In 2015, the Royal Botanic Gardens, Kew launched its first Science Strategy establishing its vision to document and understand global plant and fungal diversity and their uses, bringing authoritative expertise to bear on the critical challenges facing humanity today. The Science Strategy also committed Kew to delivering nine strategic outputs with the overarching aim to disseminate Kew’s scientific knowledge of plants and fungi to maximize its impact in science, education, conservation policy and management. The Plants of the World Online portal (POWO), is one of the nine strategic outputs and its aim is to enable users to access information on all the world’s known seed-bearing plants by 2020.
With over 8.5 million items, Kew houses the largest and most diverse botanical and mycological collections in the world in the Victorian Herbarium and Fungarium in West London. They represent over 95% of known flowering plant genera and more than 60% of known fungal genera and yet, only 20% of this knowledge is available online. POWO is Kew’s way of turning 250 years of botanical knowledge into an open and accessible online global resource.
POWO draws together Kew’s extensive data resources including its regional Floras and monographs, alongside images from the digitisation of the collections. The portal has been designed to maximise accessibility and enables the dissemination of plant information to its users via a mobile, tablet or desktop computer.
POWO was launched in March 2017 with a focus on key tropical African Floras - Flora Zambesiaca, Flora of West Tropical Africa and Flora of Tropical East Africa specifically. Descriptive data from these Floras was linked via a curated taxonomy to images from the digitisation of the collections enabling Kew to finally put a substantial part of these Floras online. In addition, data from Kew’s Grassbase and PalmWeb databases have also been included along with species level data for some but not all Orchids.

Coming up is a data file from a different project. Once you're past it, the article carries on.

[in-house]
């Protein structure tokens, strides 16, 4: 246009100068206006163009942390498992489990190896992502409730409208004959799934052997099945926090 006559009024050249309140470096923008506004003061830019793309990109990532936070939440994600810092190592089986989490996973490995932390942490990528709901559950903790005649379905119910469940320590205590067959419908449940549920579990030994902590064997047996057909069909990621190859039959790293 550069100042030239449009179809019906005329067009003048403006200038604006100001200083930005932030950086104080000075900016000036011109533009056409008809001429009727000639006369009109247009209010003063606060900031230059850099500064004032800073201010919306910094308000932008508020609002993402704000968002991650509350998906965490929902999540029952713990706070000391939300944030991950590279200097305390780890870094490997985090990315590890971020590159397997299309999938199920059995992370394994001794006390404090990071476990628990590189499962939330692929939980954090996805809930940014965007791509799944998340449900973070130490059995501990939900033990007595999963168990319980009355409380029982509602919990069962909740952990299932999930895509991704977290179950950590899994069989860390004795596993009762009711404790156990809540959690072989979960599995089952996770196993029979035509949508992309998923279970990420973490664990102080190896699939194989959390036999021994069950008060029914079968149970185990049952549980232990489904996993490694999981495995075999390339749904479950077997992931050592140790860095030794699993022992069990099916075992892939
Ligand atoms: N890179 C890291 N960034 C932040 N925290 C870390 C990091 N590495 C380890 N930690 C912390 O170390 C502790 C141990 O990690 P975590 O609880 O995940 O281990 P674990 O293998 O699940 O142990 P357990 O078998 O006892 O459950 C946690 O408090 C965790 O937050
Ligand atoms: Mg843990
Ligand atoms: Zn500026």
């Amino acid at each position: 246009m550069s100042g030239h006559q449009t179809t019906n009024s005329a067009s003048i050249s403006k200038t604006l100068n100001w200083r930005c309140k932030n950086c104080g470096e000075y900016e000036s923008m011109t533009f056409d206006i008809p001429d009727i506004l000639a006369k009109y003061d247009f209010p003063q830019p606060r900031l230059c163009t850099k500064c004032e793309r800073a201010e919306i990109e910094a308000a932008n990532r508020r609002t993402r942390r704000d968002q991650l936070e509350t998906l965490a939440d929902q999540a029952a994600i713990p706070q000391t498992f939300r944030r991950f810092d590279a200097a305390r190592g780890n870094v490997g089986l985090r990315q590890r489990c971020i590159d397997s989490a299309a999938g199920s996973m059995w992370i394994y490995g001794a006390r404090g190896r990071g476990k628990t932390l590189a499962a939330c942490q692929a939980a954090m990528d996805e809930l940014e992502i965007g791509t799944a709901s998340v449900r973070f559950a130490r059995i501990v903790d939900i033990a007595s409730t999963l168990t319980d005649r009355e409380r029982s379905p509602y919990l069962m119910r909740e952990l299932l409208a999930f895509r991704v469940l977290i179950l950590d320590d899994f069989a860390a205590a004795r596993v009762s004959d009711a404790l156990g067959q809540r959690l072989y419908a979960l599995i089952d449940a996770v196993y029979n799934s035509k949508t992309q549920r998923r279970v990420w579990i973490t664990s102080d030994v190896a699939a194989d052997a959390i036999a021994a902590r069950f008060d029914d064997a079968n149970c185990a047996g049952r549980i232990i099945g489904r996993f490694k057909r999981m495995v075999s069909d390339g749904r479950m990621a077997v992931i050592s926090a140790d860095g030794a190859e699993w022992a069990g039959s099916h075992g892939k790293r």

It is important to note that POWO is not perfect and represents work in progress – see Limitations below. Ultimately, POWO will become a single point of access for authoritative plant species information, a multi-dimensional catalogue of plant life, including information on identification, distribution, traits, conservation, molecular phylogenies and uses. The codebase is open source and Kew hopes to support existing partner networks to set up their own portals, creating a distributed network of botanical data hubs. POWO aims to become a resource that has global coverage which can empower and inform citizens, policy makers, conservationists and farmers everywhere, about the importance of plants and fungi to life. In addition, a key function of POWO is to ensure that Kew’s floristic data can be harvested and ingested by the World Flora Online (WFO) portal enabling Kew to support the Global Strategy for Plant Conservation (GSPC) Target 1 2020.
For further information or to provide feedback or make an enquiry about POWO, please email us.
POWO is not perfect and represents work in progress. Data comes from a variety of sources which are both monographic (global) and regional in scope. These data sources vary in the extent to which comprehensive synonymy is included, their stage of development (proximity to publication) and the degree to which they have been exposed to peer review.
There exist other reliable authoritative sources of taxonomic opinion for some groups or some regions which we simply have not had time yet to include. Our ambition is for future versions to be more inclusive and comprehensive. POWO is a dynamic resource and content is added continuously. By 2020, POWO will be the most comprehensive single information resource covering all plants but it will be imperfect and not all the taxonomic decisions contained derive from a peer reviewed, curated, authoritative source. POWO therefore should only be treated as advisory. Other, more authoritative lists may exist for particular regions or taxa.
POWO is only possible through the generous support of our benefactors, Michel and Hélène David-Weill.